However, aside from these inherent strengths it is important not to lose sight of a number of weaknesses that must be worked on. Poor skills and skills gaps affect significant parts of the sector. Together, low capital investment and relatively low effectiveness at innovation by businesses result in a lack of competitiveness, especially among SMEs - which account for over 98 per cent of manufacturing businesses in the region.
Recent research has shown that, on average, West Midlands management skills are five to ten percentage points below the rest of the UK. Currently West Midlands manufacturing has 100,000 people at all levels who are under-skilled - around 25 per cent of the region's workforce. Investment in skills both by employers and individuals is increasing but we still lag behind many other regions on the supply, demand and effective use of skills.
The region has the lowest number of people with Level 2 and 3 qualifications and many employers report gaps in the skills necessary to maximise productivity. Some 40 per cent of the manufacturing workforce in our region does not hold a Level 2 qualification which will in future be the minimum required for entry into the sector.
Seventy per cent of the 2020 workforce are already in the workplace today, yet the education and skill system has until now been hugely focused on young people. The development of individuals applies whether they are at the highest levels of leadership and management, supervisory, technical or craft levels or just needing basic skills.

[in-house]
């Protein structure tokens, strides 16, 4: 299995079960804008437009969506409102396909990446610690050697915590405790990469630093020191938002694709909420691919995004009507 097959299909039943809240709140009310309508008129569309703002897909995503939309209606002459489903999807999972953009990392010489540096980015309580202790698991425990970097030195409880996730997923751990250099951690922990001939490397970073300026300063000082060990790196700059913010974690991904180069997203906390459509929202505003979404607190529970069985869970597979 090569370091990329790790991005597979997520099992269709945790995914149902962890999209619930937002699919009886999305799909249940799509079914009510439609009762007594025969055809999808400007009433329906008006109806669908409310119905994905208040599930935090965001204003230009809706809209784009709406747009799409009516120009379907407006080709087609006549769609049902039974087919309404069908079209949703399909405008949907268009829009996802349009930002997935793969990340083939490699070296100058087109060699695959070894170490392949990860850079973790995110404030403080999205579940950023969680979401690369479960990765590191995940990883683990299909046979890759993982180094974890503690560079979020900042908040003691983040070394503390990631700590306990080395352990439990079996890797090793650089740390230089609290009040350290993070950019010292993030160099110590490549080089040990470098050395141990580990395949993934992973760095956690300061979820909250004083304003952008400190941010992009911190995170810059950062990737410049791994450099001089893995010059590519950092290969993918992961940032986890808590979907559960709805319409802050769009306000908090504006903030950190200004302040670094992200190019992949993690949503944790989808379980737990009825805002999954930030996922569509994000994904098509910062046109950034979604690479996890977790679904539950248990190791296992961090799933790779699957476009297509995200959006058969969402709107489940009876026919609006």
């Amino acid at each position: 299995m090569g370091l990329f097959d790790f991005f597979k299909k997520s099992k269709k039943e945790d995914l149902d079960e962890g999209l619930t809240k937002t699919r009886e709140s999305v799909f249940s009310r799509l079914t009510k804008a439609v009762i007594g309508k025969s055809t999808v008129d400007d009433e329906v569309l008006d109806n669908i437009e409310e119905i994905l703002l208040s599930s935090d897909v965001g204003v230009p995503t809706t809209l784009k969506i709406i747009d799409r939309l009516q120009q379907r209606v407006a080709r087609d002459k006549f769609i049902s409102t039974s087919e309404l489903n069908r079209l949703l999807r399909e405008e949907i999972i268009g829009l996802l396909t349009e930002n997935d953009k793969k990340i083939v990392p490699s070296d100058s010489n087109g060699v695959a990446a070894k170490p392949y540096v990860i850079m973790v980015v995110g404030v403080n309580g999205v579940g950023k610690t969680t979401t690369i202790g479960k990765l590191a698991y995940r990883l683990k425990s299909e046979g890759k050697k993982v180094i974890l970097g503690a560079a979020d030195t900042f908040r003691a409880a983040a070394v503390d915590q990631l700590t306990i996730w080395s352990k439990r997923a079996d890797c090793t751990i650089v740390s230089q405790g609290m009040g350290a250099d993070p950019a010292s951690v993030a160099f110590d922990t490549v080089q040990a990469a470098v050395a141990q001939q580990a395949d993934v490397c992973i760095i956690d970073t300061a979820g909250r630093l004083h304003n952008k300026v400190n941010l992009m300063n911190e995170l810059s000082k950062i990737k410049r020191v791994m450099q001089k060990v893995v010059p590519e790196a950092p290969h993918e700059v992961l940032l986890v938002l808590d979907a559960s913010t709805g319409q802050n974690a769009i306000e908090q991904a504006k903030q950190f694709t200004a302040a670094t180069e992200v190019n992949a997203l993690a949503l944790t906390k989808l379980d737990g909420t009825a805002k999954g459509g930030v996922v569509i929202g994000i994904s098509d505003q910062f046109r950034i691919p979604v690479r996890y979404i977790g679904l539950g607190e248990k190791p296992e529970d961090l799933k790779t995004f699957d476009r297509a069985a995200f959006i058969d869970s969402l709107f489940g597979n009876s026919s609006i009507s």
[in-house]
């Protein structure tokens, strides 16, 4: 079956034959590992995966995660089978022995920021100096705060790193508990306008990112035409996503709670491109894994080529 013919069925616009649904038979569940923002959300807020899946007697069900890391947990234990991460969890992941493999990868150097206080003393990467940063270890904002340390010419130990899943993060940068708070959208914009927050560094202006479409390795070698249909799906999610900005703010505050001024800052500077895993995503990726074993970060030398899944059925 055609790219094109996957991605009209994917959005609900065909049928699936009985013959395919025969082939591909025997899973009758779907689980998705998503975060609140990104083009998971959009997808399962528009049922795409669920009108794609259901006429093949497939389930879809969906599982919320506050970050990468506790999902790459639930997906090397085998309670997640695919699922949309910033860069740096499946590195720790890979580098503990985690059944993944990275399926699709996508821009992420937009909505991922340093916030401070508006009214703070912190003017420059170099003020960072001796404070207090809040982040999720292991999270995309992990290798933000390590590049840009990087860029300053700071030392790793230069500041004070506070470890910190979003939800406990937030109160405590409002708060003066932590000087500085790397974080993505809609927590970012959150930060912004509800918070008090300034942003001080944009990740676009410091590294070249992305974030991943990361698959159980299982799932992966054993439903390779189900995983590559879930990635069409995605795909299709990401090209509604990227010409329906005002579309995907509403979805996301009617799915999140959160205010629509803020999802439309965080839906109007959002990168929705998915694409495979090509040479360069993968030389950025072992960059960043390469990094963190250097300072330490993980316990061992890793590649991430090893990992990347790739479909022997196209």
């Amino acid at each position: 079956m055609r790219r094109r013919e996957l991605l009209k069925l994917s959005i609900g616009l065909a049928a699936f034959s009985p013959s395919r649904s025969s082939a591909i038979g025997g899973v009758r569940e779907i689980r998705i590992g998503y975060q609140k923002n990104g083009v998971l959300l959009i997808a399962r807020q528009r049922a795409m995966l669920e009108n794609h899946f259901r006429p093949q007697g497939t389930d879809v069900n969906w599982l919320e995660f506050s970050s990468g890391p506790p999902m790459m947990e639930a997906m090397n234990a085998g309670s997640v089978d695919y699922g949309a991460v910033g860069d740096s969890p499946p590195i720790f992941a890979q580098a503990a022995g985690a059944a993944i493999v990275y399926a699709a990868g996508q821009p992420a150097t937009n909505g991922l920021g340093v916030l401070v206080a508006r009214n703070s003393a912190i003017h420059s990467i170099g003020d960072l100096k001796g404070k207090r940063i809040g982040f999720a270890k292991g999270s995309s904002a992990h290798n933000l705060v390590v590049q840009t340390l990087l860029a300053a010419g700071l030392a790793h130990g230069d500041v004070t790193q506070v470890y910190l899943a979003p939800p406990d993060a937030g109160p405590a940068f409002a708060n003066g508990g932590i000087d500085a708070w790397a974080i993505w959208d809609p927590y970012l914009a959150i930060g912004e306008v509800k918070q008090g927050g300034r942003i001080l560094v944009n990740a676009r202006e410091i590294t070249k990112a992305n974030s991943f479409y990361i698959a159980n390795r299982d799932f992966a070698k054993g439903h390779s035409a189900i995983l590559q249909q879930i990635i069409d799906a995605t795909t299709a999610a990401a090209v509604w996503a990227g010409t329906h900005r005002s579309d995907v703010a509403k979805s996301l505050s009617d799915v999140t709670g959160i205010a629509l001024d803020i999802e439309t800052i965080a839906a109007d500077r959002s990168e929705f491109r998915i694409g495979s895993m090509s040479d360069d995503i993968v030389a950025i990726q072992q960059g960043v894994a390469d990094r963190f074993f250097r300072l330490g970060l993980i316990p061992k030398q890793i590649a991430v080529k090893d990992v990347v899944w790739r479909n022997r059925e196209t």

Another key area in which the West Midlands are progressing is in the development and application of advanced manufacturing materials, very much the future of manufacturing.
It aims to become a national leader in the research and application of advanced materials manufacturing. This emerging sector which includes high-technology fields such as ceramics, biomaterials, composites, electronic materials, catalysts and coatings will play a dominant role in the further development of industries from automotive to healthcare. Through the Birmingham Science City initiative - and other channels - Advantage West Midlands is looking to invest £25 million into the launch of a centre for advanced materials. Spearheaded by the universities of Warwick and Birmingham, the centre will undertake internationally leading research and development into the creation of new, advanced materials and sensors.
A shortfall in higher level engineering skills is a particular current issue which is seriously hampering growth in areas where the region is focusing. This could also potentially jeopardise the ongoing presence of some of the region's most important international companies.
By taking stock of these issues so that more knowledge based products and processes can be developed by regional manufacturing companies, by supporting businesses to develop their global marketing skills, and by freeing them to build on existing strengths, there can be a strong future for manufacturing in the West Midlands.
Middle sized enterprises - with a turnover of between £10 million and £250 million - are particularly effective at making good use of improvement opportunities. Their importance has tended to be overlooked by public sector business support and there needs to be greater focus on them.
The world is changing and manufacturing has to change also. While we must not lose sight of the fact there is much to do, we must also be mindful that our region is world-famous for its innovation and manufacturing capabilities, and with easy to access support matched to the needs of business we will assist manufacturing in remaining the dominant contributor to the West Midlands economy. ..SUPL: